When an ethically questionable practice exposes the lengths to which McCabe will go to score a story — and, in the process, threatens to shake his empire to its foundations — the old man summons a pair of trusted lieutenants to enact damage control: his heir-apparent son (Andrew Rein), and a young female protege (Eleanor Handley) .

Rep regulars may recall Rein from his role in Jericho— but the actor’s connection to Canfora extends as well to their collaboration as co-creators of the web series  The Small Time, a Webby Award winning project whose pilot (and thus far only completed episode) boasts the participation of LA Law castmates and husband/wife team of actors, authors and entrepreneurs Michael Tucker and Jill Eikenberry.

The “Tuckerberrys” (whose own collaborations with NJ Rep include last season’s Fern Hill) appear in the story of “a literary agent whose only successful clients are his parents,” and the episode can be viewed online at

The branching out into different dramatic realms — in this case one that exists at a remove from the live stage — falls well within the creative comfort zone of a playwright who, while he enjoyed a stint as a teacher of great modern American plays to high school students, “didn’t grow up going to the theater…I wanted to be a songwriter.”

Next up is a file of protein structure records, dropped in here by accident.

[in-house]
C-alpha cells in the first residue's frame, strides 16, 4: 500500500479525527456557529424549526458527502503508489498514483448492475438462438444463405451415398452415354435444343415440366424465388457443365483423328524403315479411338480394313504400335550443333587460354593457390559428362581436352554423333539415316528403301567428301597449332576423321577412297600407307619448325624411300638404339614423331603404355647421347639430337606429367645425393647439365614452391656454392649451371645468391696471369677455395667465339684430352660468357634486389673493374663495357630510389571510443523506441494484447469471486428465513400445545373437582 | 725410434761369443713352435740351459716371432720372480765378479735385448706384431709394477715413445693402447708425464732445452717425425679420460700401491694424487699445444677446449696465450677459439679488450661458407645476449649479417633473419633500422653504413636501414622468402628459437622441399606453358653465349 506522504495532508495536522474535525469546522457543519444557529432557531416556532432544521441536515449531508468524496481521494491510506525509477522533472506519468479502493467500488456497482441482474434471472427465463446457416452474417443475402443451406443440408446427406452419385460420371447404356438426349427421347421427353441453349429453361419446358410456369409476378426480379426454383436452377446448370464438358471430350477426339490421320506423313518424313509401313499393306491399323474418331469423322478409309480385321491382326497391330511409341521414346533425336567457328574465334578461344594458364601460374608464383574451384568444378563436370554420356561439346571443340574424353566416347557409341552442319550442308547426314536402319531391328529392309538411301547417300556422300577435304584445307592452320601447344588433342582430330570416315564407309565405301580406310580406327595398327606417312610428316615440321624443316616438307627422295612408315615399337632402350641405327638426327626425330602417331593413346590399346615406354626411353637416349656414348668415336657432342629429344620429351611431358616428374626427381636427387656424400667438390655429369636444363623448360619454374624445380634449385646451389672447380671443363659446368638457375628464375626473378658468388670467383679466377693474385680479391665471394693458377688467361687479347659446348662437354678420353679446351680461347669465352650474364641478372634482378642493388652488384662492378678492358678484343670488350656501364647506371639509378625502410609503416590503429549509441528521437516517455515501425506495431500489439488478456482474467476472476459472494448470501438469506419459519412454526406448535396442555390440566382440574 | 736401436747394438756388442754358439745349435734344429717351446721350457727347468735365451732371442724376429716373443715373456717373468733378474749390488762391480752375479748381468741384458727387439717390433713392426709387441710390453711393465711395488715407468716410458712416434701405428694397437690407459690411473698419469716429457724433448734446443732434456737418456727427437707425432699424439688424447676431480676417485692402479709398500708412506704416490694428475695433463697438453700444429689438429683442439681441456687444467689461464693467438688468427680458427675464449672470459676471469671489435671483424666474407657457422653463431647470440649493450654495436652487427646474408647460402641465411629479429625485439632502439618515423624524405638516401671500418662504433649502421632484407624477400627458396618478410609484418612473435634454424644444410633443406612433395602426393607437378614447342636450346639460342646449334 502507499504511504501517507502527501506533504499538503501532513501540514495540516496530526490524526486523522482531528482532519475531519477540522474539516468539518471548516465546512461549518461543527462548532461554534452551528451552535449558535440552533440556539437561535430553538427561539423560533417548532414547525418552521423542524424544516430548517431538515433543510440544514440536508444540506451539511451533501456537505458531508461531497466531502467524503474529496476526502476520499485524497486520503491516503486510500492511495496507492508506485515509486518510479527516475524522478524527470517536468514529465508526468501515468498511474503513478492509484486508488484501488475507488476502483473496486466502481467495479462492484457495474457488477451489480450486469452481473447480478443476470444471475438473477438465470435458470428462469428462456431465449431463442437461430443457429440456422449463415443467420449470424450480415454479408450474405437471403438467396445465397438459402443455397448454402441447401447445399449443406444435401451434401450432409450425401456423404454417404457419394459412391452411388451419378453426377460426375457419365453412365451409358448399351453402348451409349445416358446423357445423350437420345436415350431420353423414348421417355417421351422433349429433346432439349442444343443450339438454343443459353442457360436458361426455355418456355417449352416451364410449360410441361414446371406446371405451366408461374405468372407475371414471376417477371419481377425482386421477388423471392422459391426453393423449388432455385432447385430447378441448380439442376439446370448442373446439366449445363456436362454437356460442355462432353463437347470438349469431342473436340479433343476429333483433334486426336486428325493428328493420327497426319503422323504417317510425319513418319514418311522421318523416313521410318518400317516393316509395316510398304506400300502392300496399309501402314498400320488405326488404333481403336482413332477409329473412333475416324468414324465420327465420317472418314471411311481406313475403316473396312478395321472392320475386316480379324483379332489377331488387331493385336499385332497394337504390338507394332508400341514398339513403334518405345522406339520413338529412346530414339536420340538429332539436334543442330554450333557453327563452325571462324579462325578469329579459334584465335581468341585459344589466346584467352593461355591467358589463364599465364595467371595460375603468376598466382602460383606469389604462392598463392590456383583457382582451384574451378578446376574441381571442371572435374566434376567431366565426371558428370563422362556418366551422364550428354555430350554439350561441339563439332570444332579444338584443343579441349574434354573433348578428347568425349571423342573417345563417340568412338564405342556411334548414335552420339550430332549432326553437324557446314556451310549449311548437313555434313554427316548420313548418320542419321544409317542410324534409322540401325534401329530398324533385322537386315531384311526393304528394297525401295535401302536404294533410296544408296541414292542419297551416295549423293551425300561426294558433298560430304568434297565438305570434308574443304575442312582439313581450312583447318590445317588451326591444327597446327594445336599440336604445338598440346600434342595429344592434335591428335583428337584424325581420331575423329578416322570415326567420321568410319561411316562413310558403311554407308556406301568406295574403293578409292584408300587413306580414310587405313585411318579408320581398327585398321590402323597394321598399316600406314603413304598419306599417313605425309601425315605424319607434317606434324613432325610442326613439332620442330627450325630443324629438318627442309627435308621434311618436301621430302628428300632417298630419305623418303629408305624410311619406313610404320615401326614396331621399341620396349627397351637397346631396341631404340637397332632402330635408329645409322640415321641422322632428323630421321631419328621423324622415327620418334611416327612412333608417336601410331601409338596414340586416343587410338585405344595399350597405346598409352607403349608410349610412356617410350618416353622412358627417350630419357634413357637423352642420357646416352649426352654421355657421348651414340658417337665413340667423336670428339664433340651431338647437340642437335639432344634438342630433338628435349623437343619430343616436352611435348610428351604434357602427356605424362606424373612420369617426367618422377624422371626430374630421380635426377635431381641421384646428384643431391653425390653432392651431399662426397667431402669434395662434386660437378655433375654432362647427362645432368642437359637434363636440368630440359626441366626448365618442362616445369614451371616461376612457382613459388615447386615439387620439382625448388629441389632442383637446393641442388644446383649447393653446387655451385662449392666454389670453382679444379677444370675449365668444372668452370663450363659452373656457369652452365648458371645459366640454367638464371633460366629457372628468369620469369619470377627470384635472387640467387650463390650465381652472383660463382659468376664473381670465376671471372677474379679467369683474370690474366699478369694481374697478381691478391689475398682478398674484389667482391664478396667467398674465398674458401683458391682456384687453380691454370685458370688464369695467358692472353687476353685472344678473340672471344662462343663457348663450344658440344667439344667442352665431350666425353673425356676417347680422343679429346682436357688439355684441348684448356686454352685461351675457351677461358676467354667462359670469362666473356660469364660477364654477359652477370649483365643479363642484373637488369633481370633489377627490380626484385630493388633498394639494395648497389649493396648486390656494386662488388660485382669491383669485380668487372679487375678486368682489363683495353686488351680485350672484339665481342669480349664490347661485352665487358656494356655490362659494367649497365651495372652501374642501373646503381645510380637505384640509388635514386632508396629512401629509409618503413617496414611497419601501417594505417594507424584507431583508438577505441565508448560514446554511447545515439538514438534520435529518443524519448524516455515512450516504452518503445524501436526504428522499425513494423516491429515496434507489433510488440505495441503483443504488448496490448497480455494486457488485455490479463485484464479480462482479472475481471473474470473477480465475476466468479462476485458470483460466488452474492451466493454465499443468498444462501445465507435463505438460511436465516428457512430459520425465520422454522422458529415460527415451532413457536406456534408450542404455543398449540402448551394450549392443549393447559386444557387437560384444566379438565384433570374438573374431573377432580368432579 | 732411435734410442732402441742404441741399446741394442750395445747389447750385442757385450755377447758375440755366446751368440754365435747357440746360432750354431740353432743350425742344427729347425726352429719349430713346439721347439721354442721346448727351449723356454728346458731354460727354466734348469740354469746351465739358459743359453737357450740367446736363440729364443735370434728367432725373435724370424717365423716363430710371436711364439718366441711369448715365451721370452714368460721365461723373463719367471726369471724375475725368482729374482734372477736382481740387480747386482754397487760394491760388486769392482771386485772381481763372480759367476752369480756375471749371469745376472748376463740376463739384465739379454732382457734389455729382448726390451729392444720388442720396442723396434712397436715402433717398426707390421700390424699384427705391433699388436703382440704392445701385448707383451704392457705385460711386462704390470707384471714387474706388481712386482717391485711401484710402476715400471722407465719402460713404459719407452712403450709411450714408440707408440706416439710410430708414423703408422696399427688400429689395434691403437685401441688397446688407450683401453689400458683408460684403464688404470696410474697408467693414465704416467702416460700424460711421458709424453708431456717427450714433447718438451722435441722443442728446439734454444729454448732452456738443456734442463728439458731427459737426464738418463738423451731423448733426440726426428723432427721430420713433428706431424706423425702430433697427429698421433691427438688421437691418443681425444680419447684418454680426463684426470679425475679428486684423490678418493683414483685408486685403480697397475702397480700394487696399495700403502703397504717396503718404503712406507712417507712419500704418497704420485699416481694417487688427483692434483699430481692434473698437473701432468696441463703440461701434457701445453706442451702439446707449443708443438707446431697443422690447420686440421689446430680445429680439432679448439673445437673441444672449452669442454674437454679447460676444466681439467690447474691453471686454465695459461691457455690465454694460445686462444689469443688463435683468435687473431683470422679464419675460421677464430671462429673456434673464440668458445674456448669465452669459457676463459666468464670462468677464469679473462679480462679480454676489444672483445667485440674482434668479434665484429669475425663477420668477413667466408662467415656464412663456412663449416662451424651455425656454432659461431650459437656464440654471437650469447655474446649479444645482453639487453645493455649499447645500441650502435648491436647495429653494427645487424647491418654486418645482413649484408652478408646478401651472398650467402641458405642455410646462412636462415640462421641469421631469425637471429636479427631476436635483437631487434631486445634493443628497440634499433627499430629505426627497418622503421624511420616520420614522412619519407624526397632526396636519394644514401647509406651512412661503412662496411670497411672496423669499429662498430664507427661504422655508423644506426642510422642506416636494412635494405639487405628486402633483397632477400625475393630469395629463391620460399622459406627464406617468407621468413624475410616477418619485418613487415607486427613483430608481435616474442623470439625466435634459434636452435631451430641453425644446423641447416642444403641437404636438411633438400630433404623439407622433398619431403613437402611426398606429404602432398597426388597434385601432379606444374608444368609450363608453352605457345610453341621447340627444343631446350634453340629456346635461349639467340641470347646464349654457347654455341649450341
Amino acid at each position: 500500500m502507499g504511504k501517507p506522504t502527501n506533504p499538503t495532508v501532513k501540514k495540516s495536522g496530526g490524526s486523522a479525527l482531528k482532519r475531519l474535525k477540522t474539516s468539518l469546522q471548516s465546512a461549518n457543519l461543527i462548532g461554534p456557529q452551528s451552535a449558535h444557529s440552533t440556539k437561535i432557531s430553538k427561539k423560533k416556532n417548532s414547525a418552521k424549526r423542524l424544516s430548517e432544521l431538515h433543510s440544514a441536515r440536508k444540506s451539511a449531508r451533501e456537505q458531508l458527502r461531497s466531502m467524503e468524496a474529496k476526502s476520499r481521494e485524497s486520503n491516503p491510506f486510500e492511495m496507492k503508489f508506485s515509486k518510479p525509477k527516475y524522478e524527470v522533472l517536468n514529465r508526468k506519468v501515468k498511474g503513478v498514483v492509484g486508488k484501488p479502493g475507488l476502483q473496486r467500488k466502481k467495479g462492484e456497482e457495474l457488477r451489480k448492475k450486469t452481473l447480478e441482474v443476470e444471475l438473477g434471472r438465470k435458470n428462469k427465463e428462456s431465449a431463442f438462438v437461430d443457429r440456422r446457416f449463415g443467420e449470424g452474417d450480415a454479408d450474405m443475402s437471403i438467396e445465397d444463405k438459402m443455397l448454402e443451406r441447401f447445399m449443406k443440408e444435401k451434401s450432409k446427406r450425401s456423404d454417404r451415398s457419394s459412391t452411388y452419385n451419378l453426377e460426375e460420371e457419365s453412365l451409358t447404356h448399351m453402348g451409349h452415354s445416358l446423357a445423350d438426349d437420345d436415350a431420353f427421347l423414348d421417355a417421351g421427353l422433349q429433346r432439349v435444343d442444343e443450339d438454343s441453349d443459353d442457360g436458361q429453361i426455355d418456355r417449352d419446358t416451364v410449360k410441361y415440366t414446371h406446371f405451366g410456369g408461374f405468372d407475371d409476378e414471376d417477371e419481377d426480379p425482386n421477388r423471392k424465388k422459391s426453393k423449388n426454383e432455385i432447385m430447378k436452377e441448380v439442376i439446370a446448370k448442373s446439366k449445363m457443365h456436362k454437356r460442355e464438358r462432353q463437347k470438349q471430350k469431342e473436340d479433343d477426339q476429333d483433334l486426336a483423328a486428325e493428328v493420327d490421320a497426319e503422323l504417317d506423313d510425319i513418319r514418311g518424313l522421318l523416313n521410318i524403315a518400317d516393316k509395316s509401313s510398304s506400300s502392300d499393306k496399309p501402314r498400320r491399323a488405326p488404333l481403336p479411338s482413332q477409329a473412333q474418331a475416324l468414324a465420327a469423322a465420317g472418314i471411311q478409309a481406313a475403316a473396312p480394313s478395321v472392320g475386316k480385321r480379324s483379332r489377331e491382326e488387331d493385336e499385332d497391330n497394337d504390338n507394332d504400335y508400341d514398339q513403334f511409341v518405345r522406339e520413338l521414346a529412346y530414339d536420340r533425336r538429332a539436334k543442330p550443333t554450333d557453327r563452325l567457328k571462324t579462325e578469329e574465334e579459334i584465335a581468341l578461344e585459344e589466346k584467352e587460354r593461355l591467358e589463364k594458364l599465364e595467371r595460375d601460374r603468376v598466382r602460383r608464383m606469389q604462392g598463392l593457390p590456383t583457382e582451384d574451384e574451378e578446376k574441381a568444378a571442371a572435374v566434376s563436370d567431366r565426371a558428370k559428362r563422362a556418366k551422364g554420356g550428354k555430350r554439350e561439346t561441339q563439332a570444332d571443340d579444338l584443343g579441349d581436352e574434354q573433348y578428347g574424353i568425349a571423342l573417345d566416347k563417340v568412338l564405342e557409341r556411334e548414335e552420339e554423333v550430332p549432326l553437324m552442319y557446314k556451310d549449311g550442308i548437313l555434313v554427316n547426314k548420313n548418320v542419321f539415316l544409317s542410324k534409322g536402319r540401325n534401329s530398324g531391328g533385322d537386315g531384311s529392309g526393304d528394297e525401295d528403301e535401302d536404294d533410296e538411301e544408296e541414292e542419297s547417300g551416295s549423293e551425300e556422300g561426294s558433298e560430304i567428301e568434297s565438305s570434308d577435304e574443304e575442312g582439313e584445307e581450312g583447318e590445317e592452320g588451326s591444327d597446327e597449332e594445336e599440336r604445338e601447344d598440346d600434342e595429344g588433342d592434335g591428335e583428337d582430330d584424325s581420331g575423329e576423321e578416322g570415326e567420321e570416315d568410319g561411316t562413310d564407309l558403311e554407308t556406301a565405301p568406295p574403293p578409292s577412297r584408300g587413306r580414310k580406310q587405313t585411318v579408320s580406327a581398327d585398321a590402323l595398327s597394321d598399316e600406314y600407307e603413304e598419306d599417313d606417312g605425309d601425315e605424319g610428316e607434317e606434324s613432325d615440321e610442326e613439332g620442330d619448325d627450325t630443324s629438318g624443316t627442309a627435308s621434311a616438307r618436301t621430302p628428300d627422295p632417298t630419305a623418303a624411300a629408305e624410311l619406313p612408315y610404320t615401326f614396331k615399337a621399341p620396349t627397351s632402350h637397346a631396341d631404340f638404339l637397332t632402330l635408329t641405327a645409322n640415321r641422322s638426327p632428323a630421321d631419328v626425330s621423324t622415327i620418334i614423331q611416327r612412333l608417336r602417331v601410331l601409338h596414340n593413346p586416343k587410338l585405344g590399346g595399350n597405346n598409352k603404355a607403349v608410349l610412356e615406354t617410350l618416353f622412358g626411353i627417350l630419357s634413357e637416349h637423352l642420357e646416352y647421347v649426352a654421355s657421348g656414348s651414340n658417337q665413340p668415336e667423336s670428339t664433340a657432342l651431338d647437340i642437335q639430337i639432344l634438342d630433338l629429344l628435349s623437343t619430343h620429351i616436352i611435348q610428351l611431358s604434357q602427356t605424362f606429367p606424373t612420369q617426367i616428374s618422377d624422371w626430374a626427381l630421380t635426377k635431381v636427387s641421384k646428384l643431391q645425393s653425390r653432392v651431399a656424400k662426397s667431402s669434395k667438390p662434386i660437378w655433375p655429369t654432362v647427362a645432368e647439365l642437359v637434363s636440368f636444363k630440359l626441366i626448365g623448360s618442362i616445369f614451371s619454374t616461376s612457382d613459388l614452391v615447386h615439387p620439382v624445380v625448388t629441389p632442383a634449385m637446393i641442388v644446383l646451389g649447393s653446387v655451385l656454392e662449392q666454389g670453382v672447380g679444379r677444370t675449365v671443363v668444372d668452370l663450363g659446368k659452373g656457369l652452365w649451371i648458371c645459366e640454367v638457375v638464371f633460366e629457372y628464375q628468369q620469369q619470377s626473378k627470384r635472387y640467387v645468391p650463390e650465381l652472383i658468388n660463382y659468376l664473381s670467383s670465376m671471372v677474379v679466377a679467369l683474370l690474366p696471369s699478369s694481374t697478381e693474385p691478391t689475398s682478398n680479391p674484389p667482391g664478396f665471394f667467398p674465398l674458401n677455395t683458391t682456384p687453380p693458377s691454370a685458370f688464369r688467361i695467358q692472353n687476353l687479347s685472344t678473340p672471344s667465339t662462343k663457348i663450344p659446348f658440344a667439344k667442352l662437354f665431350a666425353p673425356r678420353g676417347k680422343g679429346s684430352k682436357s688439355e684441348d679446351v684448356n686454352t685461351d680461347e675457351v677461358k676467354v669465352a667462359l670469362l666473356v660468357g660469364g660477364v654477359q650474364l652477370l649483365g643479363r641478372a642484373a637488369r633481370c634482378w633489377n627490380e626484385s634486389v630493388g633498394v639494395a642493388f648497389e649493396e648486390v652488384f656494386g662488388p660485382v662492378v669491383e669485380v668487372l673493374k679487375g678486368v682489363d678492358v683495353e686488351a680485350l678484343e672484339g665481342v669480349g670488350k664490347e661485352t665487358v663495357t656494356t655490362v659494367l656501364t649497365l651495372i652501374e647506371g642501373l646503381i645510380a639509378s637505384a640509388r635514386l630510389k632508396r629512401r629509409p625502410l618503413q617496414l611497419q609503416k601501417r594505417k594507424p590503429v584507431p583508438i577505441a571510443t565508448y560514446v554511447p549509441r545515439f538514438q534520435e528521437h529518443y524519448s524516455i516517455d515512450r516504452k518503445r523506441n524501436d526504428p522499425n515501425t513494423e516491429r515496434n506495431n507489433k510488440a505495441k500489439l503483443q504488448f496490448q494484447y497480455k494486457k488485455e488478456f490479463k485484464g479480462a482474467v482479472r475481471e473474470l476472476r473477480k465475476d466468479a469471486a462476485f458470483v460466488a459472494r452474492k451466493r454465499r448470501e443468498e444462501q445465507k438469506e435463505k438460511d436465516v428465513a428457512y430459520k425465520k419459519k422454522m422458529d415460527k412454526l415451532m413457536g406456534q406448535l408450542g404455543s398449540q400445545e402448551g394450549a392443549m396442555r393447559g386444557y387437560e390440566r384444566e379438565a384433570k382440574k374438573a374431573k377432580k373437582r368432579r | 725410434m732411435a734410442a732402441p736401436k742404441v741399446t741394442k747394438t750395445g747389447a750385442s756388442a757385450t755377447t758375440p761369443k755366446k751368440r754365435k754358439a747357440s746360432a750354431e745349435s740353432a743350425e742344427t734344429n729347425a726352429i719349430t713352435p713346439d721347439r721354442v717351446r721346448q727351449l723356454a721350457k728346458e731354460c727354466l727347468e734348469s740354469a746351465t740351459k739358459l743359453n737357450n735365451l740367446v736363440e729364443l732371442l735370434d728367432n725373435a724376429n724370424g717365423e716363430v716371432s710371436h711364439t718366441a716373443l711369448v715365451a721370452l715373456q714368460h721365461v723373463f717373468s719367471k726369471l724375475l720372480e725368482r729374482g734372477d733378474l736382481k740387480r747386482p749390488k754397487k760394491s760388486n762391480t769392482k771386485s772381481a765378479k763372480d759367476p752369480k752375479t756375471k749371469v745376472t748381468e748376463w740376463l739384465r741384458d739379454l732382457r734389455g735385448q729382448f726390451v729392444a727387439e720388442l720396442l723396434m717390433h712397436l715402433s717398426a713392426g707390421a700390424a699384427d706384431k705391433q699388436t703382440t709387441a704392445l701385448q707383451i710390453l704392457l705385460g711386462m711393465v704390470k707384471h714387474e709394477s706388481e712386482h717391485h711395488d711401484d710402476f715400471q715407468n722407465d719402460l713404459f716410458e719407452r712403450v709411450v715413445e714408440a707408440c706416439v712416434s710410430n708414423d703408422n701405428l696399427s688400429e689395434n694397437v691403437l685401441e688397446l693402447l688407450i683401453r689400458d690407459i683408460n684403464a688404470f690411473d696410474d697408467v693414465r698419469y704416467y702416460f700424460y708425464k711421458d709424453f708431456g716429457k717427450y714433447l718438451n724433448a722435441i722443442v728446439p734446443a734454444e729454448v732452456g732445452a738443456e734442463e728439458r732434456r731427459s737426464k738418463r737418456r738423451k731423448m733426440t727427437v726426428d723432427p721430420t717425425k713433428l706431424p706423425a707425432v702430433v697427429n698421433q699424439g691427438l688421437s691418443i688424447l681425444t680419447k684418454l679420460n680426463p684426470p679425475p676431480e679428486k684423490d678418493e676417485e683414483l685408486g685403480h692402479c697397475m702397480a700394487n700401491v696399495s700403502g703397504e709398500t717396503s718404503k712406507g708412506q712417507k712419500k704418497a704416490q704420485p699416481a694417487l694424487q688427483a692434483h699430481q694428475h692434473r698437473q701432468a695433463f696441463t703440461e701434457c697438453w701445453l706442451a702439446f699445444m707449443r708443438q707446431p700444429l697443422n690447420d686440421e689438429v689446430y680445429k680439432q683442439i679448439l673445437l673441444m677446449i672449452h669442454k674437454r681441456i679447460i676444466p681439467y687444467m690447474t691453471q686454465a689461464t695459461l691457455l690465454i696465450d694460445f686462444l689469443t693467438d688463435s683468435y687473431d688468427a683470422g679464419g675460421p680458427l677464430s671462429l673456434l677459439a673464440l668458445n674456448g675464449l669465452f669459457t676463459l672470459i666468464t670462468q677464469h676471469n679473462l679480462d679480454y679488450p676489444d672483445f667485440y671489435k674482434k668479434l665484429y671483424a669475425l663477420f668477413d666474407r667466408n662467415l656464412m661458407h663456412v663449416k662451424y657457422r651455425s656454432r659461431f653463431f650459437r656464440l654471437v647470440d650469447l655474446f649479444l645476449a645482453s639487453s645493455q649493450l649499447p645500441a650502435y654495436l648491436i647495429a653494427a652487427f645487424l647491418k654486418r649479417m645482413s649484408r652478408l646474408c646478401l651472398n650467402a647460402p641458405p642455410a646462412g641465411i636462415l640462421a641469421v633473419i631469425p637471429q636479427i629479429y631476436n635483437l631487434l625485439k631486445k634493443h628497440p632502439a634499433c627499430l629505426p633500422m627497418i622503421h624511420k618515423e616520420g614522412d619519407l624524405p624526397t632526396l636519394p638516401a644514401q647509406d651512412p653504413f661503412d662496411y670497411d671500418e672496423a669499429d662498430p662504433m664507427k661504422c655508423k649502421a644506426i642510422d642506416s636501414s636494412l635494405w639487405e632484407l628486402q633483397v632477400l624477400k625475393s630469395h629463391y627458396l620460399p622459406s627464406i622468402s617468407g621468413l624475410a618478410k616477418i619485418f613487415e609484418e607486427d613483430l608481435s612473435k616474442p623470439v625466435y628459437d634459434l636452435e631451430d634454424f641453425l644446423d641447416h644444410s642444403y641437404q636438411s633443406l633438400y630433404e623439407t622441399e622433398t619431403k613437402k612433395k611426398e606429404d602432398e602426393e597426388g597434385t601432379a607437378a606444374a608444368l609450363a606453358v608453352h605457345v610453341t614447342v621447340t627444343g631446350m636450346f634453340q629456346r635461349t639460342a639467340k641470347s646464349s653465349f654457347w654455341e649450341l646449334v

Having cited a short list of influences that leans more to the Beatles, the Boss, Bob Dylan, and Elvis (Costello that is; possessor of “a poetic, savage wit”) than to Shakespeare, Canfora still endeavors to get in front of audiences to sing and play guitar whenever his busy schedule allows — and has applied his skills as a composer of incidental music to some of his past productions.

For the moment, the new world premiere play remains priority A-1 on the jukebox — and, as his custom, Canfora has been sitting in on rehearsals as much as possible; discussing the script with his actors and director, and marveling at the dexterity of the tech team as they address the challenges of an intimate play that unfolds within three different locations.

“I think that Evan has a better handle on this play than I do, and the actors have been great,” he says. “I’m fine tuning throughout; mostly by making cuts and trims.”

“These are very smart people who are making suggestions…and I’d be wrong to ignore them!”

Running a mix of evening performances (Thursdays, Fridays, Saturdays  at 8 pm) and matinees (Saturdays at 3 pm, Sundays at 2 pm) The Source continues through April 7 at New Jersey Repertory Company, 179 Broadway (corner of Liberty Street) in Long Branch. Tickets ($50, or $60 for opening night with reception) can be reserved at, or by calling 732-229-3166.